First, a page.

Francis Bacon was known to his circle, i.e. the nobility and certain university intellectuals, as a ‘concealed poet’. He also described himself as such. A significant proportion of English literature appearing in print before the 17th century was published anonymously or pseudonymously. “Anonymity was of course common form with an aristocratic author”, as the prominent orthodox Shakespeare scholar, A.L.Rowse said in his William Shakespeare (1963).
Also known is that some authors borrowed the identity of another writer or figure to divert suspicion away from themselves. One of Bacon’s contemporaries, the Cambridge graduate Robert Greene, spoke about this in his Farewell to Folly (1591) as follows:
Others… if they come or write or publish anything in print, it is either distilled out of ballets [ballads] or borrowed of theological poets which for their calling and gravity being loth to have any prophane pamphlets pass under their hand, get some other Batillus to set his name to their verses. Thus is the ass made proud by this underhand brokery.
There is a lot of information in this excerpt. Nigel Cockburn comments “Batillus was a minor poet in the reign of Augustus Caesar”. But what he doesn’t point out is that the ‘ass’ was traditionally associated, in ages more steeped in the New Testament, with the donkey that bore Jesus into Jerusalem on Palm Sunday and experienced the ovation alongside Jesus. In other words, Greene’s rather snobbish image tells us that a lowly creature may share, absurdly, in the acclaim merited by the person he ‘bears’. Clearly if this applies to Bacon and Shakespeare, Shakespeare would have been the ‘Batillus’, the ass who bore Bacon.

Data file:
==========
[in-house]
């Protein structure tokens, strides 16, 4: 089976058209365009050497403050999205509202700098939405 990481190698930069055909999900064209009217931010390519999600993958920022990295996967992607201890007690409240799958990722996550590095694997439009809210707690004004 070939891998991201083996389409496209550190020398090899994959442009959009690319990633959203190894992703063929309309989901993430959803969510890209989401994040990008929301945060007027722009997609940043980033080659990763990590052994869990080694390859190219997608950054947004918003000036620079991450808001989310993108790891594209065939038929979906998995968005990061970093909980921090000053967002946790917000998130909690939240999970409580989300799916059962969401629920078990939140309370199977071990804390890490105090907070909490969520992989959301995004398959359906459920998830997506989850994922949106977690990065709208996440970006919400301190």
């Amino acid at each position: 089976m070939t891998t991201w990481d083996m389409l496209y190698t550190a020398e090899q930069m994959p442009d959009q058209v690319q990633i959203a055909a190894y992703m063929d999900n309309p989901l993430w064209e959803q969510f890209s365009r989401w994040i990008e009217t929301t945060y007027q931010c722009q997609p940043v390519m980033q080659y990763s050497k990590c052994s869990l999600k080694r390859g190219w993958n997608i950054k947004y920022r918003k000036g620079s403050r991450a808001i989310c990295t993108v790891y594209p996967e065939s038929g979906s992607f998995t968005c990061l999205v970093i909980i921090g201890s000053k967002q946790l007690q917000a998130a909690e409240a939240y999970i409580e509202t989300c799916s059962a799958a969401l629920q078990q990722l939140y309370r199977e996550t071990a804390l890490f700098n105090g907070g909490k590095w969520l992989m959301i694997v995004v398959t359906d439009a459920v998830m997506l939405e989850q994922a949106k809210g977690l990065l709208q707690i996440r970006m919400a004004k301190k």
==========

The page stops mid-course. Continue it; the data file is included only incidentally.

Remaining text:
Selection of evidence
The clearest of the several proofs of Bacon’s concealment come both from his own testimony and that of others:
1. Bacon’s letter to Sir John Davies (28th March 1603) was written to ask Davies, a friend of Bacon, to speak well of him to James 1, newly appointed to the throne of England. The letter finishes “so desiring you to be good to all concealed poets, I contine, your very assured Fr. Bacon”. Davies was a respected poet of the Elizabethan age, and the letter evidently reads as an appeal from one poet to another, on an equal footing.
2. Stow’s Annals (1615) which mentions Sir Francis Bacon in the lofty company of Edmund Spenser, Sir Philip Sidney and ‘Willi Shakespeare’. Written in 1615 when both Bacon and Shakespeare were still alive, this is particularly important proof, since it regards Bacon and Shakespeare as distinct, yet poetically on a par. Therefore, no biased view of the authorship question is influencing the view of Bacon as a poet.
3. Edmund Waller’s Poems (1645) defends poetry, on the grounds that notables like Sir Philip Sidney and Sir Francis Bacon practised it.